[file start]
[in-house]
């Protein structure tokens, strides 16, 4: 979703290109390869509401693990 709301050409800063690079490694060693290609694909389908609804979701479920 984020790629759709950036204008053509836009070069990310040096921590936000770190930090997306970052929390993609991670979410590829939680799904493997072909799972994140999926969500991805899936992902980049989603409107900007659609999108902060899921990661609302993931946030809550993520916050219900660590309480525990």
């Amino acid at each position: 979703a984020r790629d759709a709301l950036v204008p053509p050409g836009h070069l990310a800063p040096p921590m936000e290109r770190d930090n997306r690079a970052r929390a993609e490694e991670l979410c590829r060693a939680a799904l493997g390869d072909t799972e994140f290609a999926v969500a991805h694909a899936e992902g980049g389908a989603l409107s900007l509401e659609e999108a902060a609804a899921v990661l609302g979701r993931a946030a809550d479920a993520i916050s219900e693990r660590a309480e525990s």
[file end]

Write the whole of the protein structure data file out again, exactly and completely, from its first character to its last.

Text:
[in-house]
């Protein structure tokens, strides 16, 4: 979703290109390869509401693990 709301050409800063690079490694060693290609694909389908609804979701479920 984020790629759709950036204008053509836009070069990310040096921590936000770190930090997306970052929390993609991670979410590829939680799904493997072909799972994140999926969500991805899936992902980049989603409107900007659609999108902060899921990661609302993931946030809550993520916050219900660590309480525990």
């Amino acid at each position: 979703a984020r790629d759709a709301l950036v204008p053509p050409g836009h070069l990310a800063p040096p921590m936000e290109r770190d930090n997306r690079a970052r929390a993609e490694e991670l979410c590829r060693a939680a799904l493997g390869d072909t799972e994140f290609a999926v969500a991805h694909a899936e992902g980049g389908a989603l409107s900007l509401e659609e999108a902060a609804a899921v990661l609302g979701r993931a946030a809550d479920a993520i916050s219900e693990r660590a309480e525990s």